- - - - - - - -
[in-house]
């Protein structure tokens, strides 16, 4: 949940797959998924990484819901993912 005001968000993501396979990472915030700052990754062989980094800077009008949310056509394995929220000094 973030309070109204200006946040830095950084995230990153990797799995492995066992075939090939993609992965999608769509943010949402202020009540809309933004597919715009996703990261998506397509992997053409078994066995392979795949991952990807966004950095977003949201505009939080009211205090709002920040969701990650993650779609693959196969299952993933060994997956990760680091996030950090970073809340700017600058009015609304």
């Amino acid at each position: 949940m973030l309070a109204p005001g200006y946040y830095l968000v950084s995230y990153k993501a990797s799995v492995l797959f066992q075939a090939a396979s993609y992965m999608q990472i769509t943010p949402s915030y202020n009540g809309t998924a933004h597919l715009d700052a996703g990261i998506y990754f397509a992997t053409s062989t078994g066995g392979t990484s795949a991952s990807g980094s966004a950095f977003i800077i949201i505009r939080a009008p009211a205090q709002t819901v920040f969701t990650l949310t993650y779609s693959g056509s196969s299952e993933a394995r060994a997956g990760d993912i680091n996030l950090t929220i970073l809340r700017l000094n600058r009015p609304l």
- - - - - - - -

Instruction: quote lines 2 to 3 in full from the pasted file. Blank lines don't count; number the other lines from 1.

């Protein structure tokens, strides 16, 4: 949940797959998924990484819901993912 005001968000993501396979990472915030700052990754062989980094800077009008949310056509394995929220000094 973030309070109204200006946040830095950084995230990153990797799995492995066992075939090939993609992965999608769509943010949402202020009540809309933004597919715009996703990261998506397509992997053409078994066995392979795949991952990807966004950095977003949201505009939080009211205090709002920040969701990650993650779609693959196969299952993933060994997956990760680091996030950090970073809340700017600058009015609304």
């Amino acid at each position: 949940m973030l309070a109204p005001g200006y946040y830095l968000v950084s995230y990153k993501a990797s799995v492995l797959f066992q075939a090939a396979s993609y992965m999608q990472i769509t943010p949402s915030y202020n009540g809309t998924a933004h597919l715009d700052a996703g990261i998506y990754f397509a992997t053409s062989t078994g066995g392979t990484s795949a991952s990807g980094s966004a950095f977003i800077i949201i505009r939080a009008p009211a205090q709002t819901v920040f969701t990650l949310t993650y779609s693959g056509s196969s299952e993933a394995r060994a997956g990760d993912i680091n996030l950090t929220i970073l809340r700017l000094n600058r009015p609304l």